The HisDoc project aims at developing automatic generic tools to support cultural heritage. More precisely, we have designed and implemented a system that performs a fully automated conversion of manuscripts into the corresponding electronic format and provides effective search capabilities. To demonstrate the effectiveness of the proposed solution, we have conducted a large-scale experiment using medieval handwritten manuscripts written in Middle High German. The corpus used in our experiments is based on a well known medieval epic poem called Parzival and attributed to Wolfram von Eschenbach. The first version dates to the first quarter of the thirteenth century. Currently, we can find several versions (with variations) but the St. Gall collegiate library cod. 857 is the one used for experimental evaluation.
The complete system does not make strong assumptions about the current corpus, and it can be adapted with little effort to handle other types of documents and languages. The proposed HisDoc system is subdivided into three main components, namely: image analysis, text recognition and information retrieval.
The image analysis module basically has two essential goals, namely image enhancement, which aims at improving image quality in order to make handling all the subsequent processing steps an easier task. The second goal is to perform layout analysis that provides a structural description of the scanned document pages. This meta-information may correspond to the number of columns, the number of lines per column, the location of the headline, etc. It is known that these old manuscripts suffer from ink bleeding, holes and stitches on parchments in addition to the artifacts surrounding the non-uniform handwritten text which represents a difficult challenge at this phase as well as in the phases that follow.
The resulting digital images and their meta-information are then passed to the text recognition phase, the second module of HisDoc, in order to produce the corresponding digital transcription. Here, flexible and robust recognition systems based on Hidden Markov Models (Marti & Bunke 2001) and Neural Networks (Graves et al. 2009) are used for the task of automating the transcription of historical texts (Fischer et al. 2009). In this context, flexibility means that the system can be adapted to new writing styles without great effort, and robustness means that the recognizer should attain a high rate of correctly recognized words. Besides the automatically generated version, an error-free transcription was created manually with the help of experts. This latter version forms our ground-truth text and is used to assess the performance levels in the different stages of our project.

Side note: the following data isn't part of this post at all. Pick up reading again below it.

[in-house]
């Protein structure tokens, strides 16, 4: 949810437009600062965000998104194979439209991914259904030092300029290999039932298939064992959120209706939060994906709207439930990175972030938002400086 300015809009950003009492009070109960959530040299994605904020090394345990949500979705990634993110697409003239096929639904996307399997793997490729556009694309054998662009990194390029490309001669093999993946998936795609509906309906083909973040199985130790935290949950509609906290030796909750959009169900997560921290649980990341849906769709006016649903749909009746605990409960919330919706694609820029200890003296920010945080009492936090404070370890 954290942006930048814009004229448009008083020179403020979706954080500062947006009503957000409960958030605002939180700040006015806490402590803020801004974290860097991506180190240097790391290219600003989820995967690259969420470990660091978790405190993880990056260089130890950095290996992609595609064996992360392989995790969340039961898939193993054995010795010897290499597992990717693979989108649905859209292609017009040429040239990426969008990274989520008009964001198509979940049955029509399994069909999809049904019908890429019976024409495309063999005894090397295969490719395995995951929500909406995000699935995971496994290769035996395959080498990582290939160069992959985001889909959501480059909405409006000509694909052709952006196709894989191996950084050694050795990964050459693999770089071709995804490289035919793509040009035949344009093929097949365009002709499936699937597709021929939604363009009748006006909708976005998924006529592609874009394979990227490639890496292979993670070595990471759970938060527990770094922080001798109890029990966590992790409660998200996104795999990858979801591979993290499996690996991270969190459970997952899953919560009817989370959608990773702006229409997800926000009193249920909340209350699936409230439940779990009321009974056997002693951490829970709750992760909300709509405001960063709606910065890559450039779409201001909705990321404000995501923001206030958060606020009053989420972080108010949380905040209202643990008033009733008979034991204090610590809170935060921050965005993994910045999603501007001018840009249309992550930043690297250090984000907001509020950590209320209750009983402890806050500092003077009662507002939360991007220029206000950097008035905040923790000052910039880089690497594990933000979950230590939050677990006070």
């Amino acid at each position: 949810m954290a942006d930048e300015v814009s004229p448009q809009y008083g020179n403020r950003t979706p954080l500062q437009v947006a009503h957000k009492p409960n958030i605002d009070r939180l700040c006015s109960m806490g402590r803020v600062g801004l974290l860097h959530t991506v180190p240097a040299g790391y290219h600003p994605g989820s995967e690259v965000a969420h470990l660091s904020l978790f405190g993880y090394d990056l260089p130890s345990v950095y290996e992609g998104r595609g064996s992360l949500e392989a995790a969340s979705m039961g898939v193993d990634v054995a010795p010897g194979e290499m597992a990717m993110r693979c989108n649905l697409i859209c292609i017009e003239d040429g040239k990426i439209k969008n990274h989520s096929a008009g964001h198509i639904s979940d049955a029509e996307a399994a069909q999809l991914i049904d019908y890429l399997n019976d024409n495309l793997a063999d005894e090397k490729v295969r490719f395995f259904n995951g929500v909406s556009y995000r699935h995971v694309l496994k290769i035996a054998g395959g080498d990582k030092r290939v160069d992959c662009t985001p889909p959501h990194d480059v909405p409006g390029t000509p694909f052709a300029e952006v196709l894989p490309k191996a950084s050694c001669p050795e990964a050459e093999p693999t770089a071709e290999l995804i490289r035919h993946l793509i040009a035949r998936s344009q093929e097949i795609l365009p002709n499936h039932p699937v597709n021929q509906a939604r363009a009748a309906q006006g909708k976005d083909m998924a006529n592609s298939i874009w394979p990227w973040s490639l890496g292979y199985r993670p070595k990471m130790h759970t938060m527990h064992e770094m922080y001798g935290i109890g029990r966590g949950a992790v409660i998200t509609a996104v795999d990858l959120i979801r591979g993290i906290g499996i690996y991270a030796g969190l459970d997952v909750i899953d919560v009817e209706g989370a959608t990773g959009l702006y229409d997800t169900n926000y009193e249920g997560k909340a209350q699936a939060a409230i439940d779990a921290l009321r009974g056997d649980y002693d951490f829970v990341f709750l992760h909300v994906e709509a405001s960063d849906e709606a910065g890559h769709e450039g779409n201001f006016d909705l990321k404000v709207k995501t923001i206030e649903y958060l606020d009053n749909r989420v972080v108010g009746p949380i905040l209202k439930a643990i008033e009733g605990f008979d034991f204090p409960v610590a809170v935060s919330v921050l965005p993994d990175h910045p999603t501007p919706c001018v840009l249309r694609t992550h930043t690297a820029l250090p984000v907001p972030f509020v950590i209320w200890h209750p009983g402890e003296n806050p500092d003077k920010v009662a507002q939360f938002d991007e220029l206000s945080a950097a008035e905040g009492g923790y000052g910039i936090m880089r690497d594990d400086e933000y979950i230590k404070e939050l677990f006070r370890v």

For the analysis and recognition of historical documents, only little work has been reported in the literature so far, (Bunke & Varga 2007; Likforman-Sulem et al. 2007) present surveys of approaches to off-line handwriting recognition and on different state-of-the-art text line extraction methods respectively. Commercial systems with a high recognition accuracy are available only for restricted domains with modern handwritten scripts, e.g., for postal address (Srihari et al. 1996) and bank check reading (Gorski et al. 2001).
The HisDoc recognition module has evolved in terms of performance and achieved its current word-accuracy which is close to 94% thus a word-error rate of around 6% using Hidden Markov Models and character similarity features (Fischer et al. 2010). As can be seen, it is unfortunately impossible to obtain flawless recognition especially with the existence of all of the aging and decorative issues mentioned above. The level of the error rate depends on various factors such as the accuracy of the recognition system, the quality of the contrast between the background and the ink, and the regularity of the handwriting. Finally, the size of the training set also plays a role, but relatively good performance can be achieved with a relatively small training set (around 6,000 words).
In order to reduce the human effort needed to generate training samples, HisDoc’s text recognition module also includes methods for efficient ground-truth creation and text-image alignment in case of an existing electronic text edition (Fischer et al. 2011).
Performing effective searches on the resulting transcriptions is the goal of the third and last module in HisDoc, the information retrieval (IR) module. The cascading effects of manuscript quality, graphical characteristics and recognition error rate will have an impact on the performance level. But we must also consider additional factors particularly related to medieval writing. Our corpus was handwritten during the thirteenth century, when spelling was not standardized which introduces yet an additional challenge. Moreover, the co-existence of different spellings referring to the same entity in the same manuscript would also reduce the retrieval effectiveness. Besides that, one should also keep in mind the fact that grammar used in medieval languages was clearly different once compared to that of our modern days, which allowed more flexibility for the writer, thus varying from one region to another, or even from one writer to another residing in the same region. All these grammatical and orthography-related matters (spelling variations, punctuation, initials’ capitalization, etc.) in addition to the challenges faced in the first two modules of HisDoc would absolutely burden the retrieval process as they impose their negative impact on retrieval effectiveness causing the performance level to fall if the retrieval system is built the conventional way. To quantify this, the retrieval effectiveness is compared to that obtained using the error-free transcription.